3. seldnars says:

    As one who obviously cares deeply for the well being of others, pastor, you need to address the question of why people who eat unhealthful pizza are unwilling to hear the truth of its potential outcome…premature death. Frankly, I think that those of you that have been profoundly blessed with intellect and the gift of rhetoric should not be shying away from any opportunity to use it. I know you’ve asked before how Jesus would use social media. He probably wouldn’t ask “how can you defend guns right now”? and he surely wouldn’t unfriend someone, but he wouldn’t avoid talking about pepperoni, fossil fuels or immigration either.

    • Humbled, brother Randles. Humbled. Do you think Facebook is a useful means for speaking up? Is it persuasive? Has anyone ever had their mind changed by a Facebook comment or tweet? Have you? I think maybe I have. Maybe.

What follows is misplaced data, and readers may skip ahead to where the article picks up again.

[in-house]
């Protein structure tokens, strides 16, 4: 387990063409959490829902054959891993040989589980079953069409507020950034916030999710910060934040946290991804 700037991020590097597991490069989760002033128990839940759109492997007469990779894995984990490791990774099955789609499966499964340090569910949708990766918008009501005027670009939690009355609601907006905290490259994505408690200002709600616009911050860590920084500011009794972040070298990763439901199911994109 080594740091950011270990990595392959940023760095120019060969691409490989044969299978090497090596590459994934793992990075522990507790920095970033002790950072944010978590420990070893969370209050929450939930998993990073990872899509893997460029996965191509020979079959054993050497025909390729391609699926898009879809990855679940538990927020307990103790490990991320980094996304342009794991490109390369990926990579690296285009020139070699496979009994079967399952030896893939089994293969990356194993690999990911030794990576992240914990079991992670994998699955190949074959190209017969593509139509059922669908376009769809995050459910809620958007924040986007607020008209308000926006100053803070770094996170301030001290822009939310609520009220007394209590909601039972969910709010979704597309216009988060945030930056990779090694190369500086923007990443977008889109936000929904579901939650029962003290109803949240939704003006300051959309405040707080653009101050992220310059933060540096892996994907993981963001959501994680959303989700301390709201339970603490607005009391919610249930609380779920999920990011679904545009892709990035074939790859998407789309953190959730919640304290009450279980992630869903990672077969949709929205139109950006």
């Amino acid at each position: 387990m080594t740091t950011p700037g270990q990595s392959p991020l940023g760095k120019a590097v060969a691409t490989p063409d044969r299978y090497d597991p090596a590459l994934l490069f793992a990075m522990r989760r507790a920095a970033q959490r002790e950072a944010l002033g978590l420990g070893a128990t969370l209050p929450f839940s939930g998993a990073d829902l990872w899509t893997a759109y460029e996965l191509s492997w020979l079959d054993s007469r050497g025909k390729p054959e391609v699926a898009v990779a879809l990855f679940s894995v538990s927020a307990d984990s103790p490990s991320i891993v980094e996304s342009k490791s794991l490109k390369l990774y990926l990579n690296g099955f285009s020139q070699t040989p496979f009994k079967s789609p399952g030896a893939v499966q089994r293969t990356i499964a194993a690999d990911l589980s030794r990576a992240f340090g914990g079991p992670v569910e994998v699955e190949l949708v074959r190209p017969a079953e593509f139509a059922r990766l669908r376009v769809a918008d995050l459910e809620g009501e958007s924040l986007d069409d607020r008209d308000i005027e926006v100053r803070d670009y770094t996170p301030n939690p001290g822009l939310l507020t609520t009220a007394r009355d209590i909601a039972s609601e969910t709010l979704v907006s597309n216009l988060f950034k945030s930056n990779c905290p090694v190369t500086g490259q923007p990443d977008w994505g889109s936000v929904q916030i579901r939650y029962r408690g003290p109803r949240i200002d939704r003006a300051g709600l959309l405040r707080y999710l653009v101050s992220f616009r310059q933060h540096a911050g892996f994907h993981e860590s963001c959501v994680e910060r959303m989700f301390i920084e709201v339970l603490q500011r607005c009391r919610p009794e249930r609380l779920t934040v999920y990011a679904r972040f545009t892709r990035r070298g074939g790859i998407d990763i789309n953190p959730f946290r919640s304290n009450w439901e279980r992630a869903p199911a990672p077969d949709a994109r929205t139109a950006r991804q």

• I am always astonished at the sureness and swiftness with which people convicted of being right are able to attack those with equal conviction on the other “side”, and this characteristic of social conversations seems to be more obvious than ever in these social media conversations in which replies are by necessity brief. Whether or not I have ever changed my mind because of a FB comment (I refuse to add Twitter to my life–FB is dizzy enough for me!), I can affirm that it has contributed to my forming opinions by opened my eyes to 1) reasoned arguments that I hadn’t considered on my own, and 2) certain less rational but no less real emotional/spiritual/psychological factors present in these “intellectual” debates and that were also surprising to me on many occasions. As a recovering cynic, I find conversations and debates on sensitive issues seem mostly useless in general, no matter the platform, except where there is a visible effort to make some kind of useful bridge between those two realities of reason and emotion (to simplify what isn’t of course so simple).